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Amazon faces review by UK watchdog into Deliveroo deal

Luxembourg

AMAZON.COM Inc is facing an initial review by the UK competition regulator into its bid to buy a slice of fast-growing food delivery start-up Deliveroo.

The Competition and Markets Authority (CMA) on Friday said it has "reasonable grounds" to believe that Amazon and Deliveroo have either ceased to be separate businesses, or will merge in the near future, according to the enforcement order posted online on Friday.

The initial review means that Amazon won't be able to close the deal and that both companies will have to continue acting as independent entities.

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While reviews into mergers by the CMA are relatively common, it is unusual for the regulator to examine acquisitions of minority stakes.

In May, Amazon said it would invest US$575 million into Deliveroo to help the London-based startup expand its technology team and network and compete against the likes of Just Eat Plc and Uber Technologies Inc in Europe's fiercely competitive food delivery industry.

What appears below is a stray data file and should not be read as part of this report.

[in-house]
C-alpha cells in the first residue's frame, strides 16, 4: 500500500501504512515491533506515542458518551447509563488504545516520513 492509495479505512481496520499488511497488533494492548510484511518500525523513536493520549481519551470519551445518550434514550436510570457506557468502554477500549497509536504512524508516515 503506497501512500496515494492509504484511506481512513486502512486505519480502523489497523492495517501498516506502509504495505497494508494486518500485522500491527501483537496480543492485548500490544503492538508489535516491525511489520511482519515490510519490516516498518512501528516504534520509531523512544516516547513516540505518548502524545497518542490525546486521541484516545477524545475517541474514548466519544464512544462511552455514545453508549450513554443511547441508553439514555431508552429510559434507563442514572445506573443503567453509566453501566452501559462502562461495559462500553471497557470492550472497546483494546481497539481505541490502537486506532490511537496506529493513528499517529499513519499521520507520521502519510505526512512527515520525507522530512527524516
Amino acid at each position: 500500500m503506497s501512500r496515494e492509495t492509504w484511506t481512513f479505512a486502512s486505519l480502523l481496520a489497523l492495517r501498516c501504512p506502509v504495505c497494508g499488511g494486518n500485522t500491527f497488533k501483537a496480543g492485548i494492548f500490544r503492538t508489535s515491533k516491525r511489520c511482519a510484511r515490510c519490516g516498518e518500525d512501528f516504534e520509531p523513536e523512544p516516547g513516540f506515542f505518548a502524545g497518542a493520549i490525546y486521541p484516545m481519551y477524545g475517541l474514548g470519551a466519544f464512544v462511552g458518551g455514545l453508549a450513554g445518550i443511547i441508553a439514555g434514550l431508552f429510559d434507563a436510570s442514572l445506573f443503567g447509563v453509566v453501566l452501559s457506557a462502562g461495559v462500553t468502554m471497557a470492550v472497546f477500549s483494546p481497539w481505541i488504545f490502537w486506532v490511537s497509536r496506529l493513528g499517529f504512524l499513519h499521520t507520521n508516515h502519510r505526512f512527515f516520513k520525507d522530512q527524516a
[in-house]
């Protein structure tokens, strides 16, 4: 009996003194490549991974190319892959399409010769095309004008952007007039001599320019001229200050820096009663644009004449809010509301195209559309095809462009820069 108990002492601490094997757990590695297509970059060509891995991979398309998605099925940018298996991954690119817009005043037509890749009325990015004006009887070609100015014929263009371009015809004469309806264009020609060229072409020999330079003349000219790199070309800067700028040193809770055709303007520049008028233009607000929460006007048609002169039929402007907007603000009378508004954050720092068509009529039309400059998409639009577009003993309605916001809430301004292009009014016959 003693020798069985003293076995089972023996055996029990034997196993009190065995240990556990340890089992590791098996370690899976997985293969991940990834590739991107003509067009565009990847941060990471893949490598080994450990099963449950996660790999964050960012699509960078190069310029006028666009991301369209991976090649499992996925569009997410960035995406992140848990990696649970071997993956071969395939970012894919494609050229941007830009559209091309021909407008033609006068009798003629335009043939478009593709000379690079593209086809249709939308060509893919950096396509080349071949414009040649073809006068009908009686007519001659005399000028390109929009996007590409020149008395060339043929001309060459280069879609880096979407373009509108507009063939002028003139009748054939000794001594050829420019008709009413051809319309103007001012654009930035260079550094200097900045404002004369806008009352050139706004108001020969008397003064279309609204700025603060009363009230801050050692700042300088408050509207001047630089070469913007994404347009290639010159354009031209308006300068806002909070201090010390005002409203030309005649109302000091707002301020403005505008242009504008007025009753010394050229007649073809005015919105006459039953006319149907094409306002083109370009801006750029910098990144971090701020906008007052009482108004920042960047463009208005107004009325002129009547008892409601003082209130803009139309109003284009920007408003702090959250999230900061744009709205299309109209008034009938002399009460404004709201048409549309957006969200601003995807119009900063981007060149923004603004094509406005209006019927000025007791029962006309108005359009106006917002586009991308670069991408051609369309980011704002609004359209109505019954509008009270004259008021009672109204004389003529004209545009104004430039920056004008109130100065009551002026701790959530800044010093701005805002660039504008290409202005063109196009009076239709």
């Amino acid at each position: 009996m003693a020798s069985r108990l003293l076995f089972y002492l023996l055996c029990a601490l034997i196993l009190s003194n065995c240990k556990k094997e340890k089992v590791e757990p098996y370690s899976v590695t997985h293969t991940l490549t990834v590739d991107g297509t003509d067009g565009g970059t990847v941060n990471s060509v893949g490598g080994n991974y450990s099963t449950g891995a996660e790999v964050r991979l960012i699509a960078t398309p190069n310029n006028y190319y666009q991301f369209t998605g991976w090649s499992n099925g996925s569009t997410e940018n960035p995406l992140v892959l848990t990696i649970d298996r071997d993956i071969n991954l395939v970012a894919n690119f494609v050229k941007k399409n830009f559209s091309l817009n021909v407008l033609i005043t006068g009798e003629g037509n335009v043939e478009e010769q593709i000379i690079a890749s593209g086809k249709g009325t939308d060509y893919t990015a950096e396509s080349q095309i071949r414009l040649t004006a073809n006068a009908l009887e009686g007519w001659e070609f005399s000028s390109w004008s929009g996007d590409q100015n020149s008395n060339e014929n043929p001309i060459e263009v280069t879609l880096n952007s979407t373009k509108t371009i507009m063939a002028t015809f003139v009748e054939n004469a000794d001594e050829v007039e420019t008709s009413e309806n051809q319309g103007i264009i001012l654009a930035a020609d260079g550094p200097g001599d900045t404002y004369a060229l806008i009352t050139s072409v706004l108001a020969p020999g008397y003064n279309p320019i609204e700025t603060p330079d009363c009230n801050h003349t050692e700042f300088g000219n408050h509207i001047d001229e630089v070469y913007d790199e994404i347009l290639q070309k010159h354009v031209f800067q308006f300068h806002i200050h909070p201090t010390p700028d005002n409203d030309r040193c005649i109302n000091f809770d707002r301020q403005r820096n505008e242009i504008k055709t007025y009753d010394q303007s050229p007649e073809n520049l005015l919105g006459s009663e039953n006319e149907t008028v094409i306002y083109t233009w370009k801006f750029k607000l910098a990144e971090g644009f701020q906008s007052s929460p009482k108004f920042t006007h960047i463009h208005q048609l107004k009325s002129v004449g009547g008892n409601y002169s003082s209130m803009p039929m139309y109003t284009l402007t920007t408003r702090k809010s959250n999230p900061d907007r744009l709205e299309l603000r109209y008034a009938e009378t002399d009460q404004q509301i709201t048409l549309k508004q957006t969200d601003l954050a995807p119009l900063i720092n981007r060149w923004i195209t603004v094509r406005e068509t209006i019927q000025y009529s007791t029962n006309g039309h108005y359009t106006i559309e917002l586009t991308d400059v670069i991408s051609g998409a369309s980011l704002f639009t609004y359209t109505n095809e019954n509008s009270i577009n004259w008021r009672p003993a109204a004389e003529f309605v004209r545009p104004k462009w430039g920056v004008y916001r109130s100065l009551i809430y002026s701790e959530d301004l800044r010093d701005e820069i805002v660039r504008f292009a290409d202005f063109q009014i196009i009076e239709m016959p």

"Deliveroo and Amazon have been working closely with regulators to obtain regulatory approvals," said a Deliveroo spokesman in a statement.

The UK food delivery marketplace - Deliveroo's home market - is arguably one of the most competitive. Amazon closed down its London-focused food delivery business last year. Amazon has signalled its growing ambitions in the UK with Prime Now, which offers deliveries to major British cities within two hours.

But it faces stiff domestic competition from the likes of Ocado Group Plc, an online grocery pioneer that licenses its technology to the likes of Kroger Co and aims to halve that time with a service called Zoom.

London-based Deliveroo has raised US$1.5 billion in venture capital since it was founded in 2012 and its self-employed riders have become a familiar sight in many large cities.

It now wants to reach half of the UK's population of 65 million by the end of the year, up from the 33 per cent who can currently use its mobile app, said its chief executive officer Will Shu. BLOOMBERG